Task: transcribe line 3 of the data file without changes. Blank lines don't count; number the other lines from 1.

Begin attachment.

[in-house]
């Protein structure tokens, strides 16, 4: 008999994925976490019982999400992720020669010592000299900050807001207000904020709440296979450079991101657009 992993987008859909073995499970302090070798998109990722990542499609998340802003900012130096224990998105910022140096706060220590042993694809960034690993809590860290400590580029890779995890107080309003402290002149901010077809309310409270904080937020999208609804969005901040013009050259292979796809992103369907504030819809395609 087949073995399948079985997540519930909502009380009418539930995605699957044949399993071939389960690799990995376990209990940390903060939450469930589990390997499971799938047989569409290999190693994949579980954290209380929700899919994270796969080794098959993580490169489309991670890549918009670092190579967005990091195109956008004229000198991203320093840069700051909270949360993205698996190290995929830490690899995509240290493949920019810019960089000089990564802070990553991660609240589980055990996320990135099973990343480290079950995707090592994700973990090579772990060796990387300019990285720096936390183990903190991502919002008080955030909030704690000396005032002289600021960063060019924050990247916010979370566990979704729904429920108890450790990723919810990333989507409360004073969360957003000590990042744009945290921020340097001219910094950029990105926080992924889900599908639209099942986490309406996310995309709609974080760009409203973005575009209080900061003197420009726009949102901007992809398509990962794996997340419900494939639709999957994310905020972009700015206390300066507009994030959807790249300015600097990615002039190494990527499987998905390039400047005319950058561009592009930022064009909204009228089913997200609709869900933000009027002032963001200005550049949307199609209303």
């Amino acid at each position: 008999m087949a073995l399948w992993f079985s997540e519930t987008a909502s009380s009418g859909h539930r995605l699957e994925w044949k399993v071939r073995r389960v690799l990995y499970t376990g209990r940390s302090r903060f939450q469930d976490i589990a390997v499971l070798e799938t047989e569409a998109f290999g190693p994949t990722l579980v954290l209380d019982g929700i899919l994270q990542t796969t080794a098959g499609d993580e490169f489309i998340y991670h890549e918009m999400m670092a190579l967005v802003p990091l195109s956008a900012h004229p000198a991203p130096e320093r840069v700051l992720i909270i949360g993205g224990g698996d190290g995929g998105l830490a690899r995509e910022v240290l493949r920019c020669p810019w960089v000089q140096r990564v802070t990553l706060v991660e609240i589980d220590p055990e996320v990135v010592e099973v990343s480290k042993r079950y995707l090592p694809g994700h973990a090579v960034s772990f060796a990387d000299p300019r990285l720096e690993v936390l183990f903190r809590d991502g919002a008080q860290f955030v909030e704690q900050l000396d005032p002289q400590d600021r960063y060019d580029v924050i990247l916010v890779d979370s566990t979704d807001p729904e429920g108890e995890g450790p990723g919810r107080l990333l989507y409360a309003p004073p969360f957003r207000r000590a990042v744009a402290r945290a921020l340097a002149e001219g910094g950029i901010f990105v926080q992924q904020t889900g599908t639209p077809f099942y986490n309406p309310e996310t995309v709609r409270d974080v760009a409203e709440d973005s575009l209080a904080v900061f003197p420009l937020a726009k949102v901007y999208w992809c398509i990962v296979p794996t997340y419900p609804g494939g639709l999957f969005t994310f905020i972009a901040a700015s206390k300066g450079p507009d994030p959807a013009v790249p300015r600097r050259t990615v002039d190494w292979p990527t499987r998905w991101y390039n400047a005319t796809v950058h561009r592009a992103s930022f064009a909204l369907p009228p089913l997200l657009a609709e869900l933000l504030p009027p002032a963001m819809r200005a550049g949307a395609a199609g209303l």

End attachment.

């Amino acid at each position: 008999m087949a073995l399948w992993f079985s997540e519930t987008a909502s009380s009418g859909h539930r995605l699957e994925w044949k399993v071939r073995r389960v690799l990995y499970t376990g209990r940390s302090r903060f939450q469930d976490i589990a390997v499971l070798e799938t047989e569409a998109f290999g190693p994949t990722l579980v954290l209380d019982g929700i899919l994270q990542t796969t080794a098959g499609d993580e490169f489309i998340y991670h890549e918009m999400m670092a190579l967005v802003p990091l195109s956008a900012h004229p000198a991203p130096e320093r840069v700051l992720i909270i949360g993205g224990g698996d190290g995929g998105l830490a690899r995509e910022v240290l493949r920019c020669p810019w960089v000089q140096r990564v802070t990553l706060v991660e609240i589980d220590p055990e996320v990135v010592e099973v990343s480290k042993r079950y995707l090592p694809g994700h973990a090579v960034s772990f060796a990387d000299p300019r990285l720096e690993v936390l183990f903190r809590d991502g919002a008080q860290f955030v909030e704690q900050l000396d005032p002289q400590d600021r960063y060019d580029v924050i990247l916010v890779d979370s566990t979704d807001p729904e429920g108890e995890g450790p990723g919810r107080l990333l989507y409360a309003p004073p969360f957003r207000r000590a990042v744009a402290r945290a921020l340097a002149e001219g910094g950029i901010f990105v926080q992924q904020t889900g599908t639209p077809f099942y986490n309406p309310e996310t995309v709609r409270d974080v760009a409203e709440d973005s575009l209080a904080v900061f003197p420009l937020a726009k949102v901007y999208w992809c398509i990962v296979p794996t997340y419900p609804g494939g639709l999957f969005t994310f905020i972009a901040a700015s206390k300066g450079p507009d994030p959807a013009v790249p300015r600097r050259t990615v002039d190494w292979p990527t499987r998905w991101y390039n400047a005319t796809v950058h561009r592009a992103s930022f064009a909204l369907p009228p089913l997200l657009a609709e869900l933000l504030p009027p002032a963001m819809r200005a550049g949307a395609a199609g209303l």